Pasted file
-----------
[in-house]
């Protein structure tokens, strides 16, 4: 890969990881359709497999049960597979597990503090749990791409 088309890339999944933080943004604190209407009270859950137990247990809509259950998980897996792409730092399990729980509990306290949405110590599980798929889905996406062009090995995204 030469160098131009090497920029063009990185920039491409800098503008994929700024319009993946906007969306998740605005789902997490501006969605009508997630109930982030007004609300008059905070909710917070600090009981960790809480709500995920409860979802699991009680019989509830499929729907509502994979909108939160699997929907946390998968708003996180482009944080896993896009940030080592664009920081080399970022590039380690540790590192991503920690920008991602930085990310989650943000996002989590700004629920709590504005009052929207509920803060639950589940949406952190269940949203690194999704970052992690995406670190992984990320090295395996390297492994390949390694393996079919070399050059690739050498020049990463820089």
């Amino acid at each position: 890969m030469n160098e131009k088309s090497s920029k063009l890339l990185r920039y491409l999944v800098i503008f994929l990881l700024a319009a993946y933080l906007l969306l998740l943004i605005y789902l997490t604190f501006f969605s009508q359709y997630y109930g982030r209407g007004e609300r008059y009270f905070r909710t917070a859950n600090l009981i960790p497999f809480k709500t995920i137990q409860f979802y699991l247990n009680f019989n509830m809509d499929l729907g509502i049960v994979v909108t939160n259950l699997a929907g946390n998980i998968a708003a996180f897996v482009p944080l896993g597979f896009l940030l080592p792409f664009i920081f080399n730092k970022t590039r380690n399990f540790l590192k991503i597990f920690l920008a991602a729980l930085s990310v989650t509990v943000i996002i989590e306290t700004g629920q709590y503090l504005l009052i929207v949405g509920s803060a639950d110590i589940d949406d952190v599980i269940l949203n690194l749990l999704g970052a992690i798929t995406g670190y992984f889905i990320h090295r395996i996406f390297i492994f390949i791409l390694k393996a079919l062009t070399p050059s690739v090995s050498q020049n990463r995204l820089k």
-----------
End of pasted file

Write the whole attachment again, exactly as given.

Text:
[in-house]
């Protein structure tokens, strides 16, 4: 890969990881359709497999049960597979597990503090749990791409 088309890339999944933080943004604190209407009270859950137990247990809509259950998980897996792409730092399990729980509990306290949405110590599980798929889905996406062009090995995204 030469160098131009090497920029063009990185920039491409800098503008994929700024319009993946906007969306998740605005789902997490501006969605009508997630109930982030007004609300008059905070909710917070600090009981960790809480709500995920409860979802699991009680019989509830499929729907509502994979909108939160699997929907946390998968708003996180482009944080896993896009940030080592664009920081080399970022590039380690540790590192991503920690920008991602930085990310989650943000996002989590700004629920709590504005009052929207509920803060639950589940949406952190269940949203690194999704970052992690995406670190992984990320090295395996390297492994390949390694393996079919070399050059690739050498020049990463820089």
């Amino acid at each position: 890969m030469n160098e131009k088309s090497s920029k063009l890339l990185r920039y491409l999944v800098i503008f994929l990881l700024a319009a993946y933080l906007l969306l998740l943004i605005y789902l997490t604190f501006f969605s009508q359709y997630y109930g982030r209407g007004e609300r008059y009270f905070r909710t917070a859950n600090l009981i960790p497999f809480k709500t995920i137990q409860f979802y699991l247990n009680f019989n509830m809509d499929l729907g509502i049960v994979v909108t939160n259950l699997a929907g946390n998980i998968a708003a996180f897996v482009p944080l896993g597979f896009l940030l080592p792409f664009i920081f080399n730092k970022t590039r380690n399990f540790l590192k991503i597990f920690l920008a991602a729980l930085s990310v989650t509990v943000i996002i989590e306290t700004g629920q709590y503090l504005l009052i929207v949405g509920s803060a639950d110590i589940d949406d952190v599980i269940l949203n690194l749990l999704g970052a992690i798929t995406g670190y992984f889905i990320h090295r395996i996406f390297i492994f390949i791409l390694k393996a079919l062009t070399p050059s690739v090995s050498q020049n990463r995204l820089k």